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.NET Core Middleware OWASP Headers Part 2 Configuration

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using System; using System.Threading.Tasks; using Microsoft.AspNetCore.Http; using Microsoft.AspNetCore.Http.Abstractions; namespace OwaspHeaders.Core { /// /// A middleware for injecting OWASP recommended headers into a /// HTTP Request /// public class SecureHeadersMiddleware { private readonlyRequestDelegate _next; public SecureHeadersMiddleware(RequestDelegate next) { _next = next; } /// /// The main task of the middleware. This will be invoked whenever /// the middleware fires /// /// The for the current request or response /// public async Task Invoke(HttpContext httpContext) { httpContext.Response.Headers.Add("Strict-Transport-Security", "max-age=31536000; includeSubDomains"); // Call the next middleware in the chain await _next.Invoke(httpContext); } } } Let’s Refactor

Before we add more headers, let’s talk about what’s wrong with the above code. Specifically, we need to figure out what’s wrong with the following block:

public async Task Invoke(HttpContext httpContext) { httpContext.Response.Headers.Add("Strict-Transport-Security", "max-age=31536000; includeSubDomains"); // Call the next middleware in the chain await _next.Invoke(httpContext); }

“Wrong” isn’t the correct word to use. There are two issues here, see if you can spot what they are.

psst. Take a look atthis section from the previous article in this series

The first thing that should jump out at you is the potential for an ArgumentException .

ArgumentException

The HttpContext’s Response Headers property is a Dictionary type, and you can’t have multiple instances of the same key in a Dictionary.

you can read through the source for the headers property here

When you try to insert a duplicate key into a Dictionary in C#, you get an ArgumentException.

Check the Microsoft documentation for a description of what happens when a duplicate key is added to a dictionary .

To get around this, what we need to do is check whether our header exists in the Headers dictionary before we add it. Luckily all C# dictionaries expose a method called “ContainsKey” which takes a value and checks whether the dictionary contains that key.

talk about “does what it says on the tin”

We can do this by changing the above code to match the following:

// basic headers check to avoid potential ArgumentException public async Task Invoke ( HttpContext httpContext ) { if (!httpContext.Response.Headers.ContainsKey( " Strict-Transport-Security " ) { httpContext.Response.Headers.Add( " Strict-Transport-Security " , " max-age=31536000; includeSubDomains " ); } // Call the next middleware in the chain await _next.Invoke(httpContext); }

That will do perfectly.

Except that we’ll end up copy pasting this check multiple times as we add more headers. We also have to type the name of the header twice. Let’s fix the header name issue first.

Constants

Since the header names are constant (they’re not likely to ever change, seeing as how they’re ratified against a standard), we can make them constants in our application.

Create a new file in the OwaspHeaders.Core source directory (along side the csproj) called Constants.cs and paste the following code into it:

namespace OwaspHeaders.Core { public static class Constants { public static readonlystring StrictTransportSecurityHeaderName = "Strict-Transport-Security"; } }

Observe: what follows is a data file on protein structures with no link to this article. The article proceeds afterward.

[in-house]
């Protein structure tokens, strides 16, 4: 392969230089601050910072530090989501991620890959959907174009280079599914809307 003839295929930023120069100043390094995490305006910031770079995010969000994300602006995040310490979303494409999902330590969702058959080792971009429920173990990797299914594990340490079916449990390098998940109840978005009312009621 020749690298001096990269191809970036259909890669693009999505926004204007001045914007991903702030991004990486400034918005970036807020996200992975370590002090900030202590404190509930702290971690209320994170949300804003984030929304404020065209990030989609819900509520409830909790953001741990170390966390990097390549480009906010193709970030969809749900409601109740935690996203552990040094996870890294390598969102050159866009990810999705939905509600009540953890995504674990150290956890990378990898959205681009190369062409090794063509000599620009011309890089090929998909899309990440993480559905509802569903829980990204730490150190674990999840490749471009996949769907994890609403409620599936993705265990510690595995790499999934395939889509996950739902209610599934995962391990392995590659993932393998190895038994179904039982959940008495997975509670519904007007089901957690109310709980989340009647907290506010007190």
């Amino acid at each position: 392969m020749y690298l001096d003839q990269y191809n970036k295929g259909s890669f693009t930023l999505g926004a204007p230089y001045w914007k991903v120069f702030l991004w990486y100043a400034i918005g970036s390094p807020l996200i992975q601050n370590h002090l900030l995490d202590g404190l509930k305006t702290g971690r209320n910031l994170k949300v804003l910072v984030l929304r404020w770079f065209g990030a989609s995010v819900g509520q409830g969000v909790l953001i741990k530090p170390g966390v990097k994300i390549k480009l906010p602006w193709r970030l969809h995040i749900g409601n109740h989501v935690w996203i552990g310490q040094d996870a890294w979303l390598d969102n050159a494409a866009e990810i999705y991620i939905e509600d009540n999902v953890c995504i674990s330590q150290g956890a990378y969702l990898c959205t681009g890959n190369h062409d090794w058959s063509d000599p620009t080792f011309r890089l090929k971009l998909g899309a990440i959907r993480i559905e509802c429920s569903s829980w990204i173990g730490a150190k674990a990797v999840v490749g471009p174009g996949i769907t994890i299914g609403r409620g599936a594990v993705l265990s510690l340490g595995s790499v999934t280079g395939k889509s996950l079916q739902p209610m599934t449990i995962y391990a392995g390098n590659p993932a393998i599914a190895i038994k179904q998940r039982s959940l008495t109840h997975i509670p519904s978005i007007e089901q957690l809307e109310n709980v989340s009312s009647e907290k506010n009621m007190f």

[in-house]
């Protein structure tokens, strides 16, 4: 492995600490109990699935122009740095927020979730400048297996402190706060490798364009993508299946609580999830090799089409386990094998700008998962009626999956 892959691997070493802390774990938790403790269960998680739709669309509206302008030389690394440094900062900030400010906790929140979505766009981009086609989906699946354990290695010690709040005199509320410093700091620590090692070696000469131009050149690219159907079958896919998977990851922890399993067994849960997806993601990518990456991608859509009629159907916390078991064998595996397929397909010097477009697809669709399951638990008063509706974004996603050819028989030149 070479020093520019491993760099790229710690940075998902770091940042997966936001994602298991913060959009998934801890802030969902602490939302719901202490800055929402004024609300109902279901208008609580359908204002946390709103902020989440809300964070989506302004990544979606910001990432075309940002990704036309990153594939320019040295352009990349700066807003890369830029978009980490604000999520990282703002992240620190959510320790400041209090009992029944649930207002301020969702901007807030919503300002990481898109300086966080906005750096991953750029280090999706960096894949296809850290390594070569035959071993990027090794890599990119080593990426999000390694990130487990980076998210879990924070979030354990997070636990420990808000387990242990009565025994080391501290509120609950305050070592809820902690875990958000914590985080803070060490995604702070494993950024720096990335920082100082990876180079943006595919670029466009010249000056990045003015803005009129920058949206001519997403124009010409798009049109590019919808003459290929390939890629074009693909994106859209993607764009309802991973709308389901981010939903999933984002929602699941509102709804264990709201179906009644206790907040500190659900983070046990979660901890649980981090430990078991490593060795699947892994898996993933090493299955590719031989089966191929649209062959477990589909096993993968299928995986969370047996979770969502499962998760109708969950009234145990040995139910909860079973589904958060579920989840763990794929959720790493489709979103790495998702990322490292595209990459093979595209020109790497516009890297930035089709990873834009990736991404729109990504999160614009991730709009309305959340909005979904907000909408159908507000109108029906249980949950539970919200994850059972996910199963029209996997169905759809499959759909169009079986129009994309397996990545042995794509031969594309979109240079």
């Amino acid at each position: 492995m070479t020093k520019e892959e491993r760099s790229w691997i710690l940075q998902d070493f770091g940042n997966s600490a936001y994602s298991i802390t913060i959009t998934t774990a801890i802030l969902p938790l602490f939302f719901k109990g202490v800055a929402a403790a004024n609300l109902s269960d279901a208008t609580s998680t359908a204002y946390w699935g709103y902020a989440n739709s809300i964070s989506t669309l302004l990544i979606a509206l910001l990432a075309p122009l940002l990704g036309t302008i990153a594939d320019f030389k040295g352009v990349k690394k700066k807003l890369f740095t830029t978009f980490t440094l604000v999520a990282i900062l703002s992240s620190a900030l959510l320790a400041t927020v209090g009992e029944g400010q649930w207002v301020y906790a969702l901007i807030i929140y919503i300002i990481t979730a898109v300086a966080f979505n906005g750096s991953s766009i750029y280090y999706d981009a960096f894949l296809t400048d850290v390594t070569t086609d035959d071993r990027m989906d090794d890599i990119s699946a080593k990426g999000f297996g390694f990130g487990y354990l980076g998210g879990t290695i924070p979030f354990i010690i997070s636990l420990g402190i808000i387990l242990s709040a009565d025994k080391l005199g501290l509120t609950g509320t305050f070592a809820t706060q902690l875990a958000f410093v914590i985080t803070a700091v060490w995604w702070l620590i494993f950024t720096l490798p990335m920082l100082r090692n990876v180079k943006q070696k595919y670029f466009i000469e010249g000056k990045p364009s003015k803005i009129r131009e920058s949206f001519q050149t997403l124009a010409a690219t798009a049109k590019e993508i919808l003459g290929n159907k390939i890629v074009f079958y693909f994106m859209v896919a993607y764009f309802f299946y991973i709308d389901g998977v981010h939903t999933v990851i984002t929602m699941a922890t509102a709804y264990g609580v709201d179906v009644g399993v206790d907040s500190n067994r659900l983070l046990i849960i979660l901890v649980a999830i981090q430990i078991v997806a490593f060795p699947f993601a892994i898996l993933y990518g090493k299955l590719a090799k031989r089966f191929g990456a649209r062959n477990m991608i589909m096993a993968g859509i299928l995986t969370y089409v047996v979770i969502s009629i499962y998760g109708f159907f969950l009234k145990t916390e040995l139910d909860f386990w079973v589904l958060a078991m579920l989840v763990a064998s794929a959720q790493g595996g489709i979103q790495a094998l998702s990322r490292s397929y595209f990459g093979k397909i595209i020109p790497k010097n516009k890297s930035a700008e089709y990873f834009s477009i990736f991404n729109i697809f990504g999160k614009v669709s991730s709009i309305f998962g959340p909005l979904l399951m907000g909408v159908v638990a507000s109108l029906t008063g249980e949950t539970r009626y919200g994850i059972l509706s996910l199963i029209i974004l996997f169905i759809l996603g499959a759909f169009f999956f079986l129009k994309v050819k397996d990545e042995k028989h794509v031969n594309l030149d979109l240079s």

we’ll add to this list of constants in future parts of this series

Adding and consuming these constants means that we can simplify our header check:

// basic headers check to avoid potential ArgumentException public async Task Invoke ( HttpContext httpContext ) { if (!httpContext.Response.Headers.ContainsKey(Constants.StrictTransportSecurityHeaderName) { httpContext.Response.Headers.Add(Constants.StrictTransportSecurityHeaderName, " max-age=31536000; includeSubDomains " ); } // Call the next middleware in the chain await _next.Invoke(httpContext); }

Now let’s do something about that header check using an extension method.

Extension Methods

For those who don’t know what extension methods are:

Extension methods enable you to “add” methods to existing types without creating a new derived type, recompiling, or otherwise modifying the original type. Extension methods are a special kind of static method, but they are called as if they were instance methods on the extended type

Source: https://docs.microsoft.com/en-us/dotnet/csharp/programming-guide/classes-and-structs/extension-methods

If you’ve ever used LINQ, then you’ve used extension methods. They’re extremely useful, and we’re about to make one for the HttpContext object.

Create a directory in the OwaspHeaders.Core source directory (along side the csproj) called Extensions, then a file within it calledHttpContextExtensions.cs and paste the following code into it:

using System; using Microsoft.AspNetCore.Http; namespace OwaspHeaders.Core.Extensions { public static class HttpContextExtensions { public static bool ResponseContainsHeader(this HttpContext httpContext, string header) { return httpContext.Response.Headers.ContainsKey(header); } public static bool TryAddHeader(this HttpContext httpContext, string headerName, string headerValue) { if (httpContext.ResponseContainsHeader(headerName)) return true; try { httpContext.Response.Headers.Add(headerName, headerValue); return true; } catch (ArgumentException) { return false; } } } }

We’ll make use of TryAddHeader in a moment, but a quick look at how it works.

public static bool TryAddHeader(this HttpContext httpContext, string headerName, string headerValue) { if (httpContext.ResponseContainsHeader(headerName)) return true; try { httpContext.Response.Headers.Add(head

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